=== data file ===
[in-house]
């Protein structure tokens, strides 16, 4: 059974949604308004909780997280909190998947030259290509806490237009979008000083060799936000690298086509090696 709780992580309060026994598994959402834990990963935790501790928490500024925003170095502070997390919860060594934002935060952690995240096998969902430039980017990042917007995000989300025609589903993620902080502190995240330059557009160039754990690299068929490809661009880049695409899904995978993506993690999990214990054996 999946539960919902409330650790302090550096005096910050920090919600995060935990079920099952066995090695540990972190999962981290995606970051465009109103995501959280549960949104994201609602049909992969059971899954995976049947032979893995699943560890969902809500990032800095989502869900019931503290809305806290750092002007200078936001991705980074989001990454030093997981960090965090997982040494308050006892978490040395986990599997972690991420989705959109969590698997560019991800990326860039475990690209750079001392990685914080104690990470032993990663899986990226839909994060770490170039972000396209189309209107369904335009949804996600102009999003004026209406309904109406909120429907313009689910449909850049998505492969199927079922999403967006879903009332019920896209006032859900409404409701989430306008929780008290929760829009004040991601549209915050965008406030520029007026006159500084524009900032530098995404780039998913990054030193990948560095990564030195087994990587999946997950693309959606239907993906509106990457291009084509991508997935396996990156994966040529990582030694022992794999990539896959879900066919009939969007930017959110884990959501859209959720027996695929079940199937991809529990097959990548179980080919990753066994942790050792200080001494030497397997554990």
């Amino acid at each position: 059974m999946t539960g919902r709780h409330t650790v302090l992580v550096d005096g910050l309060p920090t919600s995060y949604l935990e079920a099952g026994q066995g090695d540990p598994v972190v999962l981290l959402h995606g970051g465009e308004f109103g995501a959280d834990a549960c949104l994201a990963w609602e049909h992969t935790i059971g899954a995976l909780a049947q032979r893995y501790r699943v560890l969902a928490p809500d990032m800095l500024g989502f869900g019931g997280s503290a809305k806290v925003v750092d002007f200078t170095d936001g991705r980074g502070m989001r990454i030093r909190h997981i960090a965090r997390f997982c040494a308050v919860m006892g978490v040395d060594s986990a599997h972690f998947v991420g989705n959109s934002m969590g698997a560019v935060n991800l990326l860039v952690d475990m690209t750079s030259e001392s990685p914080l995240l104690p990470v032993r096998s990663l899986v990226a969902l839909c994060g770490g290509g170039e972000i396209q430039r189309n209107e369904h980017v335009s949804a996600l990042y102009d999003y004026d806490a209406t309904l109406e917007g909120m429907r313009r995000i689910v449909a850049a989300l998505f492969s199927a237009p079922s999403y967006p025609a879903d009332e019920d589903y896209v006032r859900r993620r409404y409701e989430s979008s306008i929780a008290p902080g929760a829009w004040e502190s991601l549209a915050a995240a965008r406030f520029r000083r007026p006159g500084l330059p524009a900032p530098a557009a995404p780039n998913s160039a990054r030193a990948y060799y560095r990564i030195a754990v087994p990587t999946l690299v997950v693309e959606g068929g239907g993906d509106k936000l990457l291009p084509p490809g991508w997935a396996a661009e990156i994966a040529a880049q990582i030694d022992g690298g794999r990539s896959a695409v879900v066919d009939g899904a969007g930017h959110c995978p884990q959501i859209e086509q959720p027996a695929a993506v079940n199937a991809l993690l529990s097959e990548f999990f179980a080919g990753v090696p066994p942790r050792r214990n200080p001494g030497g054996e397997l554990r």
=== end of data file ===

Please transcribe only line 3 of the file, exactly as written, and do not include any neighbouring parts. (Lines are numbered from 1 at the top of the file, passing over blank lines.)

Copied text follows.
């Amino acid at each position: 059974m999946t539960g919902r709780h409330t650790v302090l992580v550096d005096g910050l309060p920090t919600s995060y949604l935990e079920a099952g026994q066995g090695d540990p598994v972190v999962l981290l959402h995606g970051g465009e308004f109103g995501a959280d834990a549960c949104l994201a990963w609602e049909h992969t935790i059971g899954a995976l909780a049947q032979r893995y501790r699943v560890l969902a928490p809500d990032m800095l500024g989502f869900g019931g997280s503290a809305k806290v925003v750092d002007f200078t170095d936001g991705r980074g502070m989001r990454i030093r909190h997981i960090a965090r997390f997982c040494a308050v919860m006892g978490v040395d060594s986990a599997h972690f998947v991420g989705n959109s934002m969590g698997a560019v935060n991800l990326l860039v952690d475990m690209t750079s030259e001392s990685p914080l995240l104690p990470v032993r096998s990663l899986v990226a969902l839909c994060g770490g290509g170039e972000i396209q430039r189309n209107e369904h980017v335009s949804a996600l990042y102009d999003y004026d806490a209406t309904l109406e917007g909120m429907r313009r995000i689910v449909a850049a989300l998505f492969s199927a237009p079922s999403y967006p025609a879903d009332e019920d589903y896209v006032r859900r993620r409404y409701e989430s979008s306008i929780a008290p902080g929760a829009w004040e502190s991601l549209a915050a995240a965008r406030f520029r000083r007026p006159g500084l330059p524009a900032p530098a557009a995404p780039n998913s160039a990054r030193a990948y060799y560095r990564i030195a754990v087994p990587t999946l690299v997950v693309e959606g068929g239907g993906d509106k936000l990457l291009p084509p490809g991508w997935a396996a661009e990156i994966a040529a880049q990582i030694d022992g690298g794999r990539s896959a695409v879900v066919d009939g899904a969007g930017h959110c995978p884990q959501i859209e086509q959720p027996a695929a993506v079940n199937a991809l993690l529990s097959e990548f999990f179980a080919g990753v090696p066994p942790r050792r214990n200080p001494g030497g054996e397997l554990r």